With the US Government keeping interest rates at the lowest possible level while printing money like there is no tomorrow (QE3 coming up anyone?), all we can fear is to see climbing inflation rates to come. In addition to this, the prices of commodities are rising and if you live in Canada, it’s not any better as the Bank of Canada resists raising interest rates based on economic uncertainty and a already strong dollar. However, this hasn’t stopped inflation from rising in the meantime…
So you probably want to protect your portfolio against inflation. How can you do it? Gold? Real Estate? Think again! I’ll debunk these 2 investing myths by stating that gold and real estate offer the best protection against inflation.
Gold Vs Inflation
Okay, repeat after me: gold is not the best hedge against inflation. Yeah, right, you are going to tell me to go back and look at the charts since 2008 and look at the awesome return of gold (+81%). However, the recent rise for gold is based mostly on speculation with investors trying to recover from their 2008 losses by speculating on the yellow metal.
If you go back in time, I mean, really back in time, you will notice that the price of gold has only followed inflation. In fact, an ounce of gold back in the Egyptian times (which is more than 2,000 years ago) represented the cost of a nice outfit for a ceremony. Today, the price of 1 ounce of gold (roughly $1,550) is about the price for a very nice Hugo Boss suit or ball gown. Therefore, in 2000 years, we hasn’t been much change. Plus gold is subject to high volatility. Sometimes you are lucky and it’s on the upside, but if you are not that lucky, you could eat your socks for a while!
Real Estate Vs Inflation
All right, if gold is not the best hedge, we’ll invest in real estate (especially if you can pick a few great Canadian REITS 😉 ). However, here again, real estate won’t be your biggest ally to fight inflation. The overall return over a long period of time on real estate investing is usually around 5%. Since we should have inflation between 2 and 3%, we should be fine. However, there are other ways to protect your investments from inflation…
Bonds Vs Inflation
Regular bonds are pretty bad against inflation. Why? Because where there is inflation, there will be rising interest rates to follow. Remember, interest rate increase = drop in bond value. Considering the interest rates payable on bonds at the moment, I guess it’s not the time to buy them if you want to hedge yourself against inflation. However, you can take a look at TIPS, which are government bonds hedged against inflation (interest rates will increase according to the rate of inflation). The interest rate will still be pretty low at the moment but if you don’t want to see fluctuations in the value of your portfolio, this is the “safest” type of bonds on the market.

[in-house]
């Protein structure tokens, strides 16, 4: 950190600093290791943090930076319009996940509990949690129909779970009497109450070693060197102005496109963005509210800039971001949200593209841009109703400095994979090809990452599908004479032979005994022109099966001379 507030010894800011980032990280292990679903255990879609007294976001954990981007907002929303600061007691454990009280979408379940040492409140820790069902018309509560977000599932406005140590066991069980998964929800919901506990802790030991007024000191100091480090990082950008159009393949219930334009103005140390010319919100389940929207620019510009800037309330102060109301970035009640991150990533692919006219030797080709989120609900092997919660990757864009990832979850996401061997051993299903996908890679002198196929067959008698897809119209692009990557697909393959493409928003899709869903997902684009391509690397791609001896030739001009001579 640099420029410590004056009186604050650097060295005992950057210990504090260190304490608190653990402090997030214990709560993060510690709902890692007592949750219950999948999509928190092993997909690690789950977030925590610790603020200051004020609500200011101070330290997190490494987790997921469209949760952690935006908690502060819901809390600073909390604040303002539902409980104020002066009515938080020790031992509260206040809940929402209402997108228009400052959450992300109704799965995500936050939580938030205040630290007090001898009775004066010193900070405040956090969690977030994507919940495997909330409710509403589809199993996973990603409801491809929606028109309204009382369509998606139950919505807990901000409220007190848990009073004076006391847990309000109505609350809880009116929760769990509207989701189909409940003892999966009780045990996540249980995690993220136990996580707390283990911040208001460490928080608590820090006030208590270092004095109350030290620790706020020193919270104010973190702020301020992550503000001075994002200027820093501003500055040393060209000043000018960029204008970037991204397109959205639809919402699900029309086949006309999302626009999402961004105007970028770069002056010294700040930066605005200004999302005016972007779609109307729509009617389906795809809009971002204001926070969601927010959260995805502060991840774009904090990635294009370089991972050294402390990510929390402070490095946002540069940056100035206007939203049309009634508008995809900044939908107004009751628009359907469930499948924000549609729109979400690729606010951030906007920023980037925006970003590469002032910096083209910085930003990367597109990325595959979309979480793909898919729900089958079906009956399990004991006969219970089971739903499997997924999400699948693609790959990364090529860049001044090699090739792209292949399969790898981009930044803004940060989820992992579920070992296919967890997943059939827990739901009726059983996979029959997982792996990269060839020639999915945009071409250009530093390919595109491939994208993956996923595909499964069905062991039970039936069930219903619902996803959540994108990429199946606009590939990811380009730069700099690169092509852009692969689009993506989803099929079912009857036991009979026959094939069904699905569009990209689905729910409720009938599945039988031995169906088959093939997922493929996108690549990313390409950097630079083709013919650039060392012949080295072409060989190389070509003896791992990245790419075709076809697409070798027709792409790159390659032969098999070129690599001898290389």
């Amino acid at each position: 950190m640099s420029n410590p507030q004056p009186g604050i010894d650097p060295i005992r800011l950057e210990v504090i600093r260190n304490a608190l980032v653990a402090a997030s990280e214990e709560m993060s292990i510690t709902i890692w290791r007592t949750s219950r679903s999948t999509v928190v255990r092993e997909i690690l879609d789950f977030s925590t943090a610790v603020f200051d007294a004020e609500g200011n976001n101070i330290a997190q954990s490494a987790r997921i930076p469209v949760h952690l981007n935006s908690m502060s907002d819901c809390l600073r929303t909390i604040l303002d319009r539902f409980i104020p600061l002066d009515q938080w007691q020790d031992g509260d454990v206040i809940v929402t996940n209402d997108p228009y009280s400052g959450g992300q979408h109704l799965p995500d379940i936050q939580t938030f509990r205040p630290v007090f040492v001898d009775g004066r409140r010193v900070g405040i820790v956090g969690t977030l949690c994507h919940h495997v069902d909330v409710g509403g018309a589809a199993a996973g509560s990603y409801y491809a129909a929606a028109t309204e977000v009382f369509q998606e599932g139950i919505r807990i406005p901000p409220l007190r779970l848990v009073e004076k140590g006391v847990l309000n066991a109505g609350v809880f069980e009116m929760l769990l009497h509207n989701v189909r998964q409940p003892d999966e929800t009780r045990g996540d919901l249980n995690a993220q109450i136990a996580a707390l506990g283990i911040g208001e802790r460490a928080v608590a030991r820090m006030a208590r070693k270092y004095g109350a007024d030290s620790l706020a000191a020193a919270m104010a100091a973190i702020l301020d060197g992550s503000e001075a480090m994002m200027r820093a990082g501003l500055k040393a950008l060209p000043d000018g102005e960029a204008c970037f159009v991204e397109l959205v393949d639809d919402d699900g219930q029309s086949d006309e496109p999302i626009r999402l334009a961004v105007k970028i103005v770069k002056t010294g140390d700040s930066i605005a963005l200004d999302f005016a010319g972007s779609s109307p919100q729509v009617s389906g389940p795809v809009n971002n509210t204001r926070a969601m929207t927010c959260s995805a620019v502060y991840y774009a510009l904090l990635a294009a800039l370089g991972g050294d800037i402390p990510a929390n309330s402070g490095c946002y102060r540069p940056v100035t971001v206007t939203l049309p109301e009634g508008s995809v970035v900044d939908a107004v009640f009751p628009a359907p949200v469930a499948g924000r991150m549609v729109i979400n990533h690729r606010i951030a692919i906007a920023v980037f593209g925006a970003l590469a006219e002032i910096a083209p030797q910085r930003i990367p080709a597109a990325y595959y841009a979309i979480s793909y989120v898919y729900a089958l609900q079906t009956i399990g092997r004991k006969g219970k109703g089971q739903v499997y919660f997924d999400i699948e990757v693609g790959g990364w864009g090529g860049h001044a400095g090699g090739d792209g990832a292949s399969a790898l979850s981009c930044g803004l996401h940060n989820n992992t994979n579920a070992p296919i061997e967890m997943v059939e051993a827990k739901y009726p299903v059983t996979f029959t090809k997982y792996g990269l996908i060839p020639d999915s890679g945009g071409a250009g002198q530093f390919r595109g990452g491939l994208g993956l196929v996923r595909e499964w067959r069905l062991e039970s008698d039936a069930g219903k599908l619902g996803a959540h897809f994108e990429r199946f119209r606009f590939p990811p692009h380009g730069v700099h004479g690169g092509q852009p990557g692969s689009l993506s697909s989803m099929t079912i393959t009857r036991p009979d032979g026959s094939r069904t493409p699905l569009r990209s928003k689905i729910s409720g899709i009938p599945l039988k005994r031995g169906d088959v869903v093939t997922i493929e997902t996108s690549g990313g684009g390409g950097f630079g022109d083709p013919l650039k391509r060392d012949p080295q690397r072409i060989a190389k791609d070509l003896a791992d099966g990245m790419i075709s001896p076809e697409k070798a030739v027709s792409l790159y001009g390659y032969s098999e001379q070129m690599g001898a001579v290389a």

Dividend Investing Vs Inflation
One of the reasons why I like dividend investing so much is because it provides an immediate protection against inflation through the dividend yield. You can currently build a solid dividend portfolio paying you a 3%+ dividend yield. This should be enough for your investment to grow “inflation free” while you enjoy growth from:
– Future dividend growth (when companies continue to increase its dividend over time)
– Capital gains (these companies are still generating profits and their stock may rise)
Stocks Vs Inflation
When you go back to the basics, you will notice that the stock market is the best weapon against inflation. Why? Here’s the logic: when inflation rises, it is usually based on a strong economy. When people make more money, they buy more stuff. Which leads to increased production, to people making more and more money and buying more and more stuff. This is how inflation is created. Therefore, if people are making more money and they are buying more stuff, chances are that company earnings will grow as well, right? And if company earnings grow, don’t you think that their stocks will follow?
Historically, the stock market has always risen an average of 8 to 9%. Inflation over the past 20 years is around 2%. This sounds pretty easy to beat with the stock market!
However, in my own portfolio, I will keep accumulating dividend stocks. I really like getting so much in dividends deposited in my account on a steady basis. It makes market slumps a lot more smoother ;-).